A Bayesian method for the analysis of deterministic and stochastic time series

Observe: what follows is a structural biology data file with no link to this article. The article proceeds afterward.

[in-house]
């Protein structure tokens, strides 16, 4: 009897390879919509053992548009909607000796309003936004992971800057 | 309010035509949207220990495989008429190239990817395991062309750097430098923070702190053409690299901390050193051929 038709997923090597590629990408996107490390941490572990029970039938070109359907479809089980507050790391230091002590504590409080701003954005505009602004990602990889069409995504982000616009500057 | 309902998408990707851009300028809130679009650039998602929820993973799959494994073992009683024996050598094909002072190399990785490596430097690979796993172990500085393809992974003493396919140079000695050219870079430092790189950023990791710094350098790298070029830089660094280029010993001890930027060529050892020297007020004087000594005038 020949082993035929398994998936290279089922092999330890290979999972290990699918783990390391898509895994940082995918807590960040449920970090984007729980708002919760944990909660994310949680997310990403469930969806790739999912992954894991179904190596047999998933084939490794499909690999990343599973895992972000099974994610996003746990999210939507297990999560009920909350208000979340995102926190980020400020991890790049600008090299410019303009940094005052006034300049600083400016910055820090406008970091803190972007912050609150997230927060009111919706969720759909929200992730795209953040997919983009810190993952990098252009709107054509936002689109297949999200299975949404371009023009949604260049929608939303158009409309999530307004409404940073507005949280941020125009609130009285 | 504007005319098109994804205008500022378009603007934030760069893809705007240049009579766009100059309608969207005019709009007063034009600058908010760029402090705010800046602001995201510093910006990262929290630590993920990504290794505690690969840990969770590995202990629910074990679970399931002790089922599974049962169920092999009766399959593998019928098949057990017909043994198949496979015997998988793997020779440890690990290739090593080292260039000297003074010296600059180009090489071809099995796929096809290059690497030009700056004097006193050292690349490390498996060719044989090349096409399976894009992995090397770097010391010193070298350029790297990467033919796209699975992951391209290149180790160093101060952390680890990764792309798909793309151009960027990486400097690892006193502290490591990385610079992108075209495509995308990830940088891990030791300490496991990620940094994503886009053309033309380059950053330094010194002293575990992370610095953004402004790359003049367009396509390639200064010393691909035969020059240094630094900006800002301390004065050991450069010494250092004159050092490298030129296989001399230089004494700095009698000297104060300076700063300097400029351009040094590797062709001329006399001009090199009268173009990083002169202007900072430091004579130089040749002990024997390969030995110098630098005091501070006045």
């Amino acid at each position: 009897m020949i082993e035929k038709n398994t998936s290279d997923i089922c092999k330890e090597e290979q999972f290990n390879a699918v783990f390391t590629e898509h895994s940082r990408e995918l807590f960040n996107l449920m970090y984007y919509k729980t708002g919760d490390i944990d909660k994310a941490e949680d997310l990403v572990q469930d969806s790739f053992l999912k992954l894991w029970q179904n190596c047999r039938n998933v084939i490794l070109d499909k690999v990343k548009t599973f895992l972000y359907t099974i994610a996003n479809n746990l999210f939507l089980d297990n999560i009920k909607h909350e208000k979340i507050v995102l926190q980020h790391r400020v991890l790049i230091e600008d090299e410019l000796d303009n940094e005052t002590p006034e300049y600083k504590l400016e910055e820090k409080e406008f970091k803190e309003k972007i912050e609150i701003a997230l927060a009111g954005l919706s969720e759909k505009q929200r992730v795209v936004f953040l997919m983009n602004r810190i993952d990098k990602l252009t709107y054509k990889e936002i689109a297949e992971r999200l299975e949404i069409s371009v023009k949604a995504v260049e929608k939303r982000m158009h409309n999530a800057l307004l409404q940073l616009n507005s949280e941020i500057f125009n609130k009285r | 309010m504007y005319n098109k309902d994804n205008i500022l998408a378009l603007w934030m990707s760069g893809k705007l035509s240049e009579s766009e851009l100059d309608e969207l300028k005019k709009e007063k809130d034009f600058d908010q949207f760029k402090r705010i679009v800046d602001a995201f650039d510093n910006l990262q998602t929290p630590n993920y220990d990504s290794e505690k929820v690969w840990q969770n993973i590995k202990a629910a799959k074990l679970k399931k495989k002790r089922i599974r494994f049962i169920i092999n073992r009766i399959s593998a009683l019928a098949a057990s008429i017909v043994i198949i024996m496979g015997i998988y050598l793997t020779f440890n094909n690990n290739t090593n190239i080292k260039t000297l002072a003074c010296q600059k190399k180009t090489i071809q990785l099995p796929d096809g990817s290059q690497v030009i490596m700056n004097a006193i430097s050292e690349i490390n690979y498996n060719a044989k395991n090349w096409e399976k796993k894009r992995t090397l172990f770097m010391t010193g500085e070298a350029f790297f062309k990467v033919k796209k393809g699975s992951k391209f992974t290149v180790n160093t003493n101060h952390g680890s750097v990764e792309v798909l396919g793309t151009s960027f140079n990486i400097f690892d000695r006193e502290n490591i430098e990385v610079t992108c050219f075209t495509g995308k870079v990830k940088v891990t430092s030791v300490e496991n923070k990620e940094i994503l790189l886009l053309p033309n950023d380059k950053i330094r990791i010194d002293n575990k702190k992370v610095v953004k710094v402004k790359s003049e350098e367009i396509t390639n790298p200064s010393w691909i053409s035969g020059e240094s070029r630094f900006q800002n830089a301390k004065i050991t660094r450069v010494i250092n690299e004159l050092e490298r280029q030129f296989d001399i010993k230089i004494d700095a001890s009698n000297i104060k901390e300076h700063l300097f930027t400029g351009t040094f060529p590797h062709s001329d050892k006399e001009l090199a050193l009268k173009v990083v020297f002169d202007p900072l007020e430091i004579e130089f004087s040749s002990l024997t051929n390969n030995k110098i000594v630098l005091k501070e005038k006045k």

I introduce a general, Bayesian method for modelling univariate time series data assumed to be drawn from a continuous, stochastic process. The method accommodates arbitrary temporal sampling, and takes into account measurement uncertainties for arbitrary error models (not just Gaussian) on both the time and signal variables. Any model for the deterministic component of the variation of the signal with time is supported, as is any model of the stochastic component on the signal and time variables. Models illustrated here are constant and sinusoidal models for the signal mean combined with a Gaussian stochastic component, as well as a purely stochastic model, the Ornstein-Uhlenbeck process. The posterior probability distribution over model parameters is determined via Monte Carlo sampling. Models are compared using the "cross-validation likelihood", in which the posterior-averaged likelihood for different partitions of the data are combined. In principle this is more robust to changes in the prior than is the evidence (the prior-averaged likelihood). The method is demonstrated by applying it to the light curves of 11 ultra cool dwarf stars, claimed by a previous study to show statistically significant variability. This is reassessed here by calculating the cross-validation likelihood for various time series models, including a null hypothesis of no variability beyond the error bars. 10 of 11 light curves are confirmed as being significantly variable, and one of these seems to be periodic, with two plausible periods identified. Another object is best described by the Ornstein-Uhlenbeck process, a conclusion which is obviously limited to the set of models actually tested.